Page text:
By using a three-line stanza, which contrasts to the rest of the poem, the poet isolates the stanza and compares it to the soldier, who has also been marginalized in comparison to everyone else. Owen ends the poem by repeating the clause ‘Why don’t they come?’ which is a euphemism for death, informing the reader of the soldier’s pain, despair and alienation. The unanswered question evokes sympathy and pity from the reader, for it could allude to the soldier waiting for the nurses to put him to bed, showing the reader the extent of damage caused and how it restricts him. Owen further emphasises people’s distaste for the soldier in the simile ‘all of them touch him like some queer disease’. ‘Queer’ has harsh connotations and links to the soldier’s entrapment and separation from society as it is defined as ‘peculiar’ and ‘inconvenience’; this implies that the soldier is an inconvenience to society. By referring to him as a disease, Owen dehumanizes the soldier and highlights society’s disregard for him as they feel the soldier is going to infect them. This simile shows the girls’ inability to connect with the now damaged soldier, who is longing to ‘feel again how slim girls’ waists are’.
Auden on the other hand, dehumanizes the Jews by comparing them to animals. He refers to them as symbols to show their presence in society. The anthropomorphic statements ‘Saw a poodle in a jacket’ and ‘saw a door opened and a cat let in’ accentuate their neglect as society would much rather pamper animals and deem them human than consider helping a marginalized race. It also creates a hierarchical disproportion as people consider animals to be worthier than Jews. The poet creates an image of freedom and carelessness in the line ‘fish swimming as if they were free: Only ten feet away’ which juxtaposes the position of the fish with the Jews, who are unable to live ‘as if they are free’ and displays the couple’s sense of frustration as they can see what they cannot have. Throughout the poem, Owen breaks the tense atmosphere by switching between the ethereal ‘light blue trees’ of ‘his youth’ to the present, where the soldier is powerless. An example of this is when the fruitful language of ‘girls glanced lovelier’ and ‘glow lamps budded’ is cut short by the caesura in the short, blunt line ‘before he threw away his knees’.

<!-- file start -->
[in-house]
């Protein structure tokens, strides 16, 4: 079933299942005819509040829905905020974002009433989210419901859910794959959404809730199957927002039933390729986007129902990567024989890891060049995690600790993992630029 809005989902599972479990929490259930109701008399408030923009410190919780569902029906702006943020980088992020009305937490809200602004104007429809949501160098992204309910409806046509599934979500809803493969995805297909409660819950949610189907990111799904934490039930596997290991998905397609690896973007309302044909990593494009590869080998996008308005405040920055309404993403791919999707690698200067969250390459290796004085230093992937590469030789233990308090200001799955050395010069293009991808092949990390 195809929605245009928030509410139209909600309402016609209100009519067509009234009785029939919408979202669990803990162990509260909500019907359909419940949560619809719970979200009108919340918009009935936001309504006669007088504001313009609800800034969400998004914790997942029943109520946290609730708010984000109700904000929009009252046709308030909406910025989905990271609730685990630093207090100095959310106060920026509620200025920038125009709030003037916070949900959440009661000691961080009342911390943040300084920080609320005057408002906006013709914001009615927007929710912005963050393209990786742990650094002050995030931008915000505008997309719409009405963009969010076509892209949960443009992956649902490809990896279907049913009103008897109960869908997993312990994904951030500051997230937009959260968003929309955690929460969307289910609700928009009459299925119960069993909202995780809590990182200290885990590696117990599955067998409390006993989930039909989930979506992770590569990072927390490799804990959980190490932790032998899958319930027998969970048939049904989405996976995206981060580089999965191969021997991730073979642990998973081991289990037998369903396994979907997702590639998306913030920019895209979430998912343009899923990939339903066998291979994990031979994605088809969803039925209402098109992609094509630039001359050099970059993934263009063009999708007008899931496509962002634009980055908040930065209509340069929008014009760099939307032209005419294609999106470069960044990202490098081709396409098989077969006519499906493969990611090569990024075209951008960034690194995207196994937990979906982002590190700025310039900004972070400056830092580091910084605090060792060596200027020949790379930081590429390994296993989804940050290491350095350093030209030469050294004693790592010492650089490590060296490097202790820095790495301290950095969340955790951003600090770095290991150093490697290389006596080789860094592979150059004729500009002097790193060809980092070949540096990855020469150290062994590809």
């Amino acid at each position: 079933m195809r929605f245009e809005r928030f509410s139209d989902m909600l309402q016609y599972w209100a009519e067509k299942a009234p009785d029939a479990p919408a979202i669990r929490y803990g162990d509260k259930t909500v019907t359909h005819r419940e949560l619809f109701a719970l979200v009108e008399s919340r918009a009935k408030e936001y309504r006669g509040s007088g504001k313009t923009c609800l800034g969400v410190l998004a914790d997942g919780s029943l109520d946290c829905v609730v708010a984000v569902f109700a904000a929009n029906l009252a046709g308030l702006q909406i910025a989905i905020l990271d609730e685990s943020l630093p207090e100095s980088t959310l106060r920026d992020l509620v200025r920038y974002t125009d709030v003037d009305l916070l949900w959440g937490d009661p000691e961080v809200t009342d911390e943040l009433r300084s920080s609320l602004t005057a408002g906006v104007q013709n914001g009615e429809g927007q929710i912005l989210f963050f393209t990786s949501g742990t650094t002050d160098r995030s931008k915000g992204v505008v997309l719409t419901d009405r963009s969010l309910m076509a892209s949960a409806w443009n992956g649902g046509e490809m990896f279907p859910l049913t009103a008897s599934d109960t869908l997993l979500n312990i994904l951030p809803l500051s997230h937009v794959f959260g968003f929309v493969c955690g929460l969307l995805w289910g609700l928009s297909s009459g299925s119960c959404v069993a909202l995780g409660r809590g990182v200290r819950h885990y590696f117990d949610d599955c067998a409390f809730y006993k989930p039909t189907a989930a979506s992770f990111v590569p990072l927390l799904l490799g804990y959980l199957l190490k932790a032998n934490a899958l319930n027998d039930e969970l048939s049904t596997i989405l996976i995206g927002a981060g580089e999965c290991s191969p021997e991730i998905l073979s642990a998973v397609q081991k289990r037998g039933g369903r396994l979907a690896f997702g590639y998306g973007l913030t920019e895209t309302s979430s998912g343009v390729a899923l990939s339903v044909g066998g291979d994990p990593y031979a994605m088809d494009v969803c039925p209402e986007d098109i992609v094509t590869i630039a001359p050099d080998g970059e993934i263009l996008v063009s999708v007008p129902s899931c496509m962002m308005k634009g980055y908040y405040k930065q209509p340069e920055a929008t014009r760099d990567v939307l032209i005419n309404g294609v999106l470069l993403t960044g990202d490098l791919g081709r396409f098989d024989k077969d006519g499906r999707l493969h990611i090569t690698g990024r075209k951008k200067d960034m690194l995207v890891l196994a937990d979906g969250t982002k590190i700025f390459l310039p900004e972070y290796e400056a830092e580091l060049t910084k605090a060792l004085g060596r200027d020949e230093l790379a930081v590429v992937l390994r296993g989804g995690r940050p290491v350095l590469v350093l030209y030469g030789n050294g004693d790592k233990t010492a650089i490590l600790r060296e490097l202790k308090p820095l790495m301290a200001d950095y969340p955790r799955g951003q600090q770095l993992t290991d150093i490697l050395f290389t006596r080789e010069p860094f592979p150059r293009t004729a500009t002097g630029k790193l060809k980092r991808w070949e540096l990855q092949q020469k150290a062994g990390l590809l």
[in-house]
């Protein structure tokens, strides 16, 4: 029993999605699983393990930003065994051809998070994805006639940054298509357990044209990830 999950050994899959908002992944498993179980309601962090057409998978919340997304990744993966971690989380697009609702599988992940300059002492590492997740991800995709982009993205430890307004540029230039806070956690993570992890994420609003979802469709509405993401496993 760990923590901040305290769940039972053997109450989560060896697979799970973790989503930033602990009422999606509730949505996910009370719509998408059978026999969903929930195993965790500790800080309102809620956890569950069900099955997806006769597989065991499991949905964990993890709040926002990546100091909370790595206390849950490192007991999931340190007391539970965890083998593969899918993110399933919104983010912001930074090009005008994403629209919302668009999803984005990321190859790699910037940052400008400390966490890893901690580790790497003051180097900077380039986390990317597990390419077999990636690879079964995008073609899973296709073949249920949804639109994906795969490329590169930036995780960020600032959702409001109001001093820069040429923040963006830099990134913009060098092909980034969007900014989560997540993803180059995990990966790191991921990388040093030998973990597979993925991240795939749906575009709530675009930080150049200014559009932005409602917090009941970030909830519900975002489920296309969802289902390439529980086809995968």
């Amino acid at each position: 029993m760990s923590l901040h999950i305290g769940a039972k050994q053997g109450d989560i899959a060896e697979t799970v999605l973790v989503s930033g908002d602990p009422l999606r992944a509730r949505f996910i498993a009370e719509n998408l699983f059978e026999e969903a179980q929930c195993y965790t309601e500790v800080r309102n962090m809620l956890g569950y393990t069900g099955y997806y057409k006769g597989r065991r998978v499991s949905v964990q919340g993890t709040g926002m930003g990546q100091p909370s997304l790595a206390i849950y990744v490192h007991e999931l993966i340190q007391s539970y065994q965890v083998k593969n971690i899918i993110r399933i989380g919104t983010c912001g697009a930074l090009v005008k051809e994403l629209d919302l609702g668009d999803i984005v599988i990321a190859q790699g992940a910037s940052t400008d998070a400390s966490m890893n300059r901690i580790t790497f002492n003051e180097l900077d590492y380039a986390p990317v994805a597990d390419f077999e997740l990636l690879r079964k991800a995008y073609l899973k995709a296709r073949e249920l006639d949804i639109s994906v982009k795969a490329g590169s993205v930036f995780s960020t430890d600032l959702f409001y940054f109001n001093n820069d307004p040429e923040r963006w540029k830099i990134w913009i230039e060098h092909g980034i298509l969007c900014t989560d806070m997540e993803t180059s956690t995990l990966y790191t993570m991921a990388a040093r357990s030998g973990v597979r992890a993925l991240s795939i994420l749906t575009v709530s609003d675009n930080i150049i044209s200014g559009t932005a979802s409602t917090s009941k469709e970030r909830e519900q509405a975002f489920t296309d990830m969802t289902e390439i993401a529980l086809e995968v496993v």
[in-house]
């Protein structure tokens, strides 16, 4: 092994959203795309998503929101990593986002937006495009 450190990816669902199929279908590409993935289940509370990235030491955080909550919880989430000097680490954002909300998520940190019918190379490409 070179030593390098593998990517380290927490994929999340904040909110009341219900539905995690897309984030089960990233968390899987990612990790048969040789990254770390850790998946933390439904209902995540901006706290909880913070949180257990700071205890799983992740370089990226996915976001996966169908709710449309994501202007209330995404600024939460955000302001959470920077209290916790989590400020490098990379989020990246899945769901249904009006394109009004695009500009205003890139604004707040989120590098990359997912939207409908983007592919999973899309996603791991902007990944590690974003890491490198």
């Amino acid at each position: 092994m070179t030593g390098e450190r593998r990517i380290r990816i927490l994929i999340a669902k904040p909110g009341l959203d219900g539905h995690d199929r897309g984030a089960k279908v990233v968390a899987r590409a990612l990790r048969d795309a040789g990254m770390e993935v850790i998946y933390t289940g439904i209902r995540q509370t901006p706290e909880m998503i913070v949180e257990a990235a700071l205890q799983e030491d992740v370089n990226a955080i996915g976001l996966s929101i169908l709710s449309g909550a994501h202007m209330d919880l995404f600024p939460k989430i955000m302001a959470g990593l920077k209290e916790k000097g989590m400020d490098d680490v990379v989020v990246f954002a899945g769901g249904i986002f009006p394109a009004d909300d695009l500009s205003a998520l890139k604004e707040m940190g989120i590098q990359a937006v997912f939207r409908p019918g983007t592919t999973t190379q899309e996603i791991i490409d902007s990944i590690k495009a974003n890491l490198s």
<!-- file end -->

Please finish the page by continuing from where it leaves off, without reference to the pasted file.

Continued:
Owen explores the soldier’s life as being inescapable and incessant torment through the personification of ‘mothering’ sleep, which suggests that the soldier draws comfort from escaping his tortuous present. The theme of unending entrapment is further explored in ‘Refugee Blues’ through the dreams of the refugee, where he sees ‘a building with a thousand floors, A thousand windows and a thousand doors’, representing the extent of isolation and exile the German-Jews face, for even in their dreams, they cannot have anything. The repetition of the words ‘a thousand’ emphasizes the refugee’s feeling of disenfranchisement and neglect. Auden’s use of dreams differs to Owen’s nostalgic dream-like memories in that Owen presents the dreams as an escape to a better time where the soldier felt happier, while, Auden portrays dreams as a place where the Jews have nothing. In each stanza, the last line contains the words ‘my dear’ followed by an ominous statement such as ‘Yet there’s no place for us now’ which reveals the effect of the exile on the couple, where each stanza ends with a cry for help. Owen, instead, chooses to refrain from communicating with the reader to stress the soldier’s inability to make contact with society. Auden makes a comparison between the past and present in the line ‘We once had a country and thought it fair’ to express the couple’s feeling of exclusion.
Owen also makes a comparison between the soldier’s pre-war and post war experiences. By using In conclusion, Both poems ‘Disabled’ addresses these through the use of sudden comparisons between two points in the soldier’s life while ‘Refugee Blues’ uses emotive and vivid language to suggest that the couple’s future is